I wanted to add this comment from Robert to the “When Attacked” category. Below he gives practical ideas to younger colleagues for responding with facts to attacking colleagues. These points were posted here by Robert a few years ago but this seems like a good time to review them. New teachers need to know that just because a colleague may have been teaching longer it doesn’t mean they know what they are doing:
Here are a couple of ideas that may help as you prepare for the expected ambush.
If you think that your colleagues are perhaps a bit shaky on English grammar, you might try giving them a “modest grammar quiz”. Unfortunately, these are all probably so entrenched in grammar and grammar terminology that they will have no trouble with it – but have a look anyway.
Counter their college professor with the US Department of State. (I hope they will acknowledge in advance that the DoS represents the opinions of more than one expert The Department of State overseas American schools abroad and sets down criteria for them. On the State Department’s website, they discuss academic rigor and relevance, and even quote Alfie Kohn to warn that too much of what is called “rigorous” is simply onerous. According to the Department of State, the four elements of Rigor are
1. Sustained Focus
2. Depth and Integrity of Inquiry
3. Suspension of premature conclusions
4. Constant testing of hypotheses
How, then, is a TCI/TPRS class rigorous?
1. Students are required to sustain focus during class discussion and story creation, usually without the aid of distractors like worksheets, pens, pencils, etc. (Observe your professional meeting and note how often your colleagues are off task in the meeting; they can’t sustain focus either.)
2. Because the course is student centered, you stay on a topic/theme/subject for as long as students want to explore it rather than moving on to “cover” a certain amount of material.
3. Students use deductive reasoning to come to conclusions about how the language works, but they are encouraged to listen to and read copious amounts of language before beginning to (consciously) draw conclusion. It is precisely here that the traditional Grammar-Translation course is NOT rigorous because students are given the conclusions (i.e. rules of grammar) at the outset and merely asked to reproduce specific instances of those rules, often mechanically.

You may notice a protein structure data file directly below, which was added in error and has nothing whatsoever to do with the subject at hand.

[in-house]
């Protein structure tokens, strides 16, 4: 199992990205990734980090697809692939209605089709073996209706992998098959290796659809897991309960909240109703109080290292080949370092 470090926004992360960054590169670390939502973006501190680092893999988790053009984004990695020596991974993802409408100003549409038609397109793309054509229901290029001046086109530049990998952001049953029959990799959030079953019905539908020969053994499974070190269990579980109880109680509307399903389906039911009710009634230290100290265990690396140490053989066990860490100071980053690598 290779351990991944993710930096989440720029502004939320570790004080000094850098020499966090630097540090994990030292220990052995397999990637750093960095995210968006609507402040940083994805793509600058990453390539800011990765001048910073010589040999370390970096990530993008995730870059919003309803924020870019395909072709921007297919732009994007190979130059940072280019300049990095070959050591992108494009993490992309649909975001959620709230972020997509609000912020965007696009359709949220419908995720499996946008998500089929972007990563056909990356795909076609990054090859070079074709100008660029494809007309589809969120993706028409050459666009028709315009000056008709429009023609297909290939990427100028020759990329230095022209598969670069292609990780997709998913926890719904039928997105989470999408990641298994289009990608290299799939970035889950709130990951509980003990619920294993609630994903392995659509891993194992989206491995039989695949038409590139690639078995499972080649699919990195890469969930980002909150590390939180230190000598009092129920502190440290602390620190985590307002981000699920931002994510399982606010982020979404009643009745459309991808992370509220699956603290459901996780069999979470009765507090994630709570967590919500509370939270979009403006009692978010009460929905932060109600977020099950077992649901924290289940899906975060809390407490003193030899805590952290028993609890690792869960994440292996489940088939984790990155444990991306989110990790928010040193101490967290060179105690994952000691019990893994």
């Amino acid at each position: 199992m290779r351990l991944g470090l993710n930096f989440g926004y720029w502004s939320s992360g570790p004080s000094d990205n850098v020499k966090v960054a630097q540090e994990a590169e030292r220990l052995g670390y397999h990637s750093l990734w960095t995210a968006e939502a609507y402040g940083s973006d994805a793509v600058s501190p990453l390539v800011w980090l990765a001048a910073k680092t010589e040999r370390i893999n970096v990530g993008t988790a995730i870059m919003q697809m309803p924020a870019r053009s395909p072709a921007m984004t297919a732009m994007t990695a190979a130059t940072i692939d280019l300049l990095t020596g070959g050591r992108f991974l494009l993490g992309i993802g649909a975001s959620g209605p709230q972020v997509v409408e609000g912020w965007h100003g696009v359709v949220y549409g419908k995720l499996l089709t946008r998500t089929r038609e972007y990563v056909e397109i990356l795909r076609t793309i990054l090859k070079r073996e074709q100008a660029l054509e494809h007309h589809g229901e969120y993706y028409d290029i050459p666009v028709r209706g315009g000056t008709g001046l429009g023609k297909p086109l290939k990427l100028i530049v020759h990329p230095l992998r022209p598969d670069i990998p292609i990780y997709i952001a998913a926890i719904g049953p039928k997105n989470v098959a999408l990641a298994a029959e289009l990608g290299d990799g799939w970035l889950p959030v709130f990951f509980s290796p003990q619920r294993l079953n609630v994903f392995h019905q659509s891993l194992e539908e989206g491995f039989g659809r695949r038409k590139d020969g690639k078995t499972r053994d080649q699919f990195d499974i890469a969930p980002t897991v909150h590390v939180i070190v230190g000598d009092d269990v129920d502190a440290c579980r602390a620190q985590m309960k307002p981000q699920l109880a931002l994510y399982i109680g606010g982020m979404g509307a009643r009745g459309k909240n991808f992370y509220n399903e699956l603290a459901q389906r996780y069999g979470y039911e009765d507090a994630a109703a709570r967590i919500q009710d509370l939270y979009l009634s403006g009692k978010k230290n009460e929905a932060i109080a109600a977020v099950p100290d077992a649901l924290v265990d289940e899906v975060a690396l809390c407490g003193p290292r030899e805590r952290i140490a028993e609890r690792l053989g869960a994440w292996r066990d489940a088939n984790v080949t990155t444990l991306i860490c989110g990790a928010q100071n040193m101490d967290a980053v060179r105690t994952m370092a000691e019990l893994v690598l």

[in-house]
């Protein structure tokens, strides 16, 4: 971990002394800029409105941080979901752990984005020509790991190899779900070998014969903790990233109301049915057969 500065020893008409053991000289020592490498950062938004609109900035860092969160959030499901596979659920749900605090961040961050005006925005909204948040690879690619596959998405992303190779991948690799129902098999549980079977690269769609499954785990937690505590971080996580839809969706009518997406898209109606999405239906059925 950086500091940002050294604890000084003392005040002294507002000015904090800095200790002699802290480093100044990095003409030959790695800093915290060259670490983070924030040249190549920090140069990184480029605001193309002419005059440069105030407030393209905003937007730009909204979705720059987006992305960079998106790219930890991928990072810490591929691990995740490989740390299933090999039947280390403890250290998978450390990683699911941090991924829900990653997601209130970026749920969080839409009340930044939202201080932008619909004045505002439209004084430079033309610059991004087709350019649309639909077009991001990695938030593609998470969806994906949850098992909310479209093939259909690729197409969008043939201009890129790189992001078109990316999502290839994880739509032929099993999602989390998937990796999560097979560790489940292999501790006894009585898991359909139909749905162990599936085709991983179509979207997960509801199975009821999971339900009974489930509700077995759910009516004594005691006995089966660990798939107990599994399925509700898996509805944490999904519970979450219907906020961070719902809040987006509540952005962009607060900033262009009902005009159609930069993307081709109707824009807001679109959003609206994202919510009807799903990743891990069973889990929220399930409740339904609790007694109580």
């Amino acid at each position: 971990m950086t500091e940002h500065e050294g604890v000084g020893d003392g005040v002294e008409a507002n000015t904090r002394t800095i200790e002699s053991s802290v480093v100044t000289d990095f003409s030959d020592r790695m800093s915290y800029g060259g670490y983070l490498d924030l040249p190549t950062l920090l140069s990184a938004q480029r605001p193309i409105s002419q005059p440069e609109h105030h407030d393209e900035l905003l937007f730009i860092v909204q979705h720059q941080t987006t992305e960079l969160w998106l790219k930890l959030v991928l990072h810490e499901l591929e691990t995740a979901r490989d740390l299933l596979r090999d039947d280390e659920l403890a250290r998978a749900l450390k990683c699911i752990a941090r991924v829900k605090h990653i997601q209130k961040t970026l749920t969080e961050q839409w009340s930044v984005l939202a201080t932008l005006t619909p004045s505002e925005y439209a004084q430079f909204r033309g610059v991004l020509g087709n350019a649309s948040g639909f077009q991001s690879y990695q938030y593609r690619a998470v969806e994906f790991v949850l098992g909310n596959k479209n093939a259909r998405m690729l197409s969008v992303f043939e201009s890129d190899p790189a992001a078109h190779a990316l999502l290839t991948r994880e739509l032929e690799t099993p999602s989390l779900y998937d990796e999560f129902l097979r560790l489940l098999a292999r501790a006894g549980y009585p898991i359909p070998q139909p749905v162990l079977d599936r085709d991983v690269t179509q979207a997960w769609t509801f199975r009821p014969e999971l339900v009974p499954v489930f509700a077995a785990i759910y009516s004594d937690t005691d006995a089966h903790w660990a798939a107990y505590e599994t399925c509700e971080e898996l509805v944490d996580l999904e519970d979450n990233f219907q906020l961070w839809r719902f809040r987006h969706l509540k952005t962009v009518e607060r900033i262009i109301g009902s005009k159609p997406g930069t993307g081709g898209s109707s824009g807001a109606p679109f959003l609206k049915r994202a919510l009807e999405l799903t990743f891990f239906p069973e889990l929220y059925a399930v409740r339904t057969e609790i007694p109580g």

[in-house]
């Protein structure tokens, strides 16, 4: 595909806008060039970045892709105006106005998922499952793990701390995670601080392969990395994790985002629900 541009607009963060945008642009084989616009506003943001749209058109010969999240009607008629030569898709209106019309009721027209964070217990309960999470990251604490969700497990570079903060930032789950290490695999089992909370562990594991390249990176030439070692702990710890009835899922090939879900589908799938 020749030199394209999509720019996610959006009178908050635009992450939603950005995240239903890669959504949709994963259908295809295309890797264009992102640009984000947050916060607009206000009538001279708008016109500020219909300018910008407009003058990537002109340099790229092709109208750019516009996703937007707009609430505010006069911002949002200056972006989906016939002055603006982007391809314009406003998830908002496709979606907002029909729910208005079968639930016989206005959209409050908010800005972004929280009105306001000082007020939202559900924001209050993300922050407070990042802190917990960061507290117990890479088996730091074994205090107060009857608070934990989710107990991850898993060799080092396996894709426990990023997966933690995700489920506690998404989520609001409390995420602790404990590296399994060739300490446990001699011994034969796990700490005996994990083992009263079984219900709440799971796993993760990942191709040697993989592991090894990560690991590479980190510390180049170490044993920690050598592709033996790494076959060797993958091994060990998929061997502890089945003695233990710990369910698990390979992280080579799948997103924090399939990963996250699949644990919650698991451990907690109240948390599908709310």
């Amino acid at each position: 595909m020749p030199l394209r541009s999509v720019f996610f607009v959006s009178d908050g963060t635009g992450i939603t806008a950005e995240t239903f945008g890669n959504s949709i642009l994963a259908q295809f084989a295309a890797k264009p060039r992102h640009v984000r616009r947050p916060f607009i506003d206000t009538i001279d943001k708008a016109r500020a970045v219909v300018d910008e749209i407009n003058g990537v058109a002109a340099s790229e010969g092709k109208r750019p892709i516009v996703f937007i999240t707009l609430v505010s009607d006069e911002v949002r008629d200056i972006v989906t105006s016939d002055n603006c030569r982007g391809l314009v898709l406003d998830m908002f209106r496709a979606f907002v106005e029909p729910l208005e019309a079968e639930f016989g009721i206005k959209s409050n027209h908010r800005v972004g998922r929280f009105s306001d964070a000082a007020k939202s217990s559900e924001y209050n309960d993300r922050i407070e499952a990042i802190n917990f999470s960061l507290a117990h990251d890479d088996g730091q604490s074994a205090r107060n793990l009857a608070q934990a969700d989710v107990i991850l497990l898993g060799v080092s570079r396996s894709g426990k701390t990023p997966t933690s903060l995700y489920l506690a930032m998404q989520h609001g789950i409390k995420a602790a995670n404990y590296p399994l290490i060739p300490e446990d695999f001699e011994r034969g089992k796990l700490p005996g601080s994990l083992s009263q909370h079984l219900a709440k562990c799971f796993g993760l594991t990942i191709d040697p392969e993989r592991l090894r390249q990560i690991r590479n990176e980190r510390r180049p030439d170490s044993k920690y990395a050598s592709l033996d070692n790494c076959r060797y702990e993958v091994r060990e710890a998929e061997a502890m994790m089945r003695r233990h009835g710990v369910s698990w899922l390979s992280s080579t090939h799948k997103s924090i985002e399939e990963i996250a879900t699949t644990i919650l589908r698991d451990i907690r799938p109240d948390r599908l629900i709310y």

4. Students constantly test their hypotheses about how the language works by answer questions and creating their own sentences. The teacher’s response either confirms the hypothesis or provides more information about the language so that students can test their revised hypothesis. (In other words, when a student produces a grammatically wrong sentence with correct content, you repeat the sentence back with correct grammar so that the student is able to note the difference between the two. How’s that for an idealistic sounding scenario – but at the unconscious level it is actually happening if students are sustaining focus, investigating with integrity, and not drawing premature conclusions.)
Here’s the Department of State webpage with the relevant information:
The list of contributors to the document:
http://www.state.gov/m/a/os/45729.htm – certainly more experience than one professor will bring
As far as assessments are concerned, do not do as your big assessment something that you haven’t done before. Students need to spend time and effort on the task, not on figuring out the format. If you have had students find key sentences in a story and have had them draw pictures to illustrate understanding, you can do a final exam in which they choose a certain number of Essential Sentences from the story and copy them down (exactly as they appear in the story). Then they draw a picture that illustrates every facet of the sentence they have chosen to show that they understand it. This should be done with a story that the class has already worked through. I have done it with a chapter book reader and had it work well.